The following case depicts the journey of a non-profit hospital in the US and its attempts to turn around suffering patient experience. The Hospital turned to the theories of Appreciative Inquiry and the power of a strengths-based approach to create a framework to support the patient experience initiatives. Hospital leadership led the formation of a Patient Experience Team to implement ten initiatives in order increase the top box score in the domain of willingness to recommend the hospital, as that was selected as a global measure of success for the overall improvement project.

Moorer, Kerry [et al] (2017). Using appreciative inquiry as a framework to enhance the
patient experience, Patient Experience Journal,  4(3), Article 18. 

A productive workplace is built on teamwork and a shared vision

An interesting blog post from Jane Collins on the KingsFund blog where the author considers how managers and clinicians can work together to improve productivity and reduce waste in healthcare. Although the post relates to the NHS, improving productivity in the UK has become a national priority as it is in Australia.

Collins, Jane (2017) 'A productive workplace is built on teamwork and a shared vision', 8 November. Available at: (Accessed 27 December 2017)

Hospital care for Australian sports injury 2012-13

This report focuses on acute care services provided by hospitals for sports injuries treated in Australian hospitals in 2012-13. Cases of sports injury are examined in terms of the body region injured with ten types of injury are described in some detail. 7500 people were hospitalised for sport-related head injury and 5500 for knee injury.

Hospital care for Australian sports injury 2012–13, AIHW 2017.  

Work-related hospitalised injuries, Australia 2006-07 to 2013-14

AIHW has recently published a report on work related injuries requiring hospitalisation. There were 617,755 hospitalised cases funded by workers' compensation in Australia in the period from 2006-07 to 2013-14, with 72% being male and 96% aged 15-64. Almost 38% of these cases were hospitalised primarily due to a musculoskeletal-related condition while 32% were hospitalised primarily due to injury and poisoning. There were 234,104 hospitalised cases reported as work related over this period, with 61% being funded by workers' compensation.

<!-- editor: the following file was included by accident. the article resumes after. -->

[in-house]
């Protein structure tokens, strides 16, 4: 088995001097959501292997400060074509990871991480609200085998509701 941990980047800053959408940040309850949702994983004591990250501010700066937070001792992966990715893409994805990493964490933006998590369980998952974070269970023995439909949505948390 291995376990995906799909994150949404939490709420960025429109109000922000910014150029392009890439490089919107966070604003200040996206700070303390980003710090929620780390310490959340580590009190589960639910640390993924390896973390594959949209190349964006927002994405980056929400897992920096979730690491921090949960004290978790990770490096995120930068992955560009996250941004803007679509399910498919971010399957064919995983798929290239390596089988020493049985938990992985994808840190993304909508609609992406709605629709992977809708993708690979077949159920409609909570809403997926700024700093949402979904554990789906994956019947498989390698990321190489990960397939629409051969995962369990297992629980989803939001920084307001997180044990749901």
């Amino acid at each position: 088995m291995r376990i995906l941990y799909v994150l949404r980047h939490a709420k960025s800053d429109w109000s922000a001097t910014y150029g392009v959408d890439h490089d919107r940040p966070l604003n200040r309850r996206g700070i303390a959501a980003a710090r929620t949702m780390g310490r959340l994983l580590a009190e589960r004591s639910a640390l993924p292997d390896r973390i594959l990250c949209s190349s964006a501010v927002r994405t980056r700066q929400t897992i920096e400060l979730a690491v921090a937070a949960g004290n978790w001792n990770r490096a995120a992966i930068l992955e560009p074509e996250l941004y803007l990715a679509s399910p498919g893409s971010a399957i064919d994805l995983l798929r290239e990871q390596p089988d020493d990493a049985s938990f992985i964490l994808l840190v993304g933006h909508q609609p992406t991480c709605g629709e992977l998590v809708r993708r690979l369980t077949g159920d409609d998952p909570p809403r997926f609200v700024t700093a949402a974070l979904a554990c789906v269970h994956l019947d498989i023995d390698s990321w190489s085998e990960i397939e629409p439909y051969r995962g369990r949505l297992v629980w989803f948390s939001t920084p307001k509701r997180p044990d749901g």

Download report: Work-related hospitalised injuries, Australia 2006-07 to 2013-14  

Strengthening safety statistics: How to make hospital safety data more useful

Australia needs to reform how it collects and uses information about patient safety, to reduce the risk of more scandals and tragedies in our hospitals, according to Grattan Institute’s latest report, Strenghtening safety statistics: How to make hospital safety data more useful. The system is awash with data, but the information is poorly collated, not shared with patients, and often not given to doctors, explains Health Program Director Stephen Duckett in this podcast. Inexcusably, private hospitals are left outside state safety monitoring of hospitals. The performance of private hospitals should be analysed in the same way as public hospitals, and the results fed back to them and reported widely.
To ensure hospital safety data is more useful, it must be more trustworthy, relevant and accessible. The many different data sets should be linked, and the information should be presented more clearly so doctors can act on it and patients can understand it.

You can listen to the podcast or download the report here. 

Yoga for Improving Health and Well-being

This Cochrane Library Special Collection of systematic reviews on yoga focuses on reviews evaluating the effectiveness of yoga for improving physical or mental symptoms and quality of life in a range of health conditions. It has been developed to bring the best available evidence on the health-related effects of yoga to the attention of the general public, patients, health professionals, and other decision makers, and to inform choices on the use of yoga to improve health and well-being.

Yoga for improving health and well-being. Cochrane Library Special Collection. Nov. 2017. 

Opioid Dependence in Older Adults

A literature review of relevant material was conducted in November 2015 to assess current outcome research among older adults treated for opioid dependence. Most research conducted on older adults involves alcohol and prescription medications. Older drug users are growing in number and have a unique profile, with many presenting for treatment for the first time aged 50–70 years. Findings reveal that opioid treatment numbers are decreasing, however the average age of treatment admissions is increasing, older clients achieve better treatment outcomes than younger counterparts, and older women achieve better treatment outcomes than men.
Addiction and healthcare services must anticipate and prepare for increased demand by this group.

Carew, A.M., Comiskey, C. M. (2018).Treatment for opioid use and outcomes in older adults: a systematic literature review. Drug and Alcohol Dependence, 182(Jan), 48-57. [open access]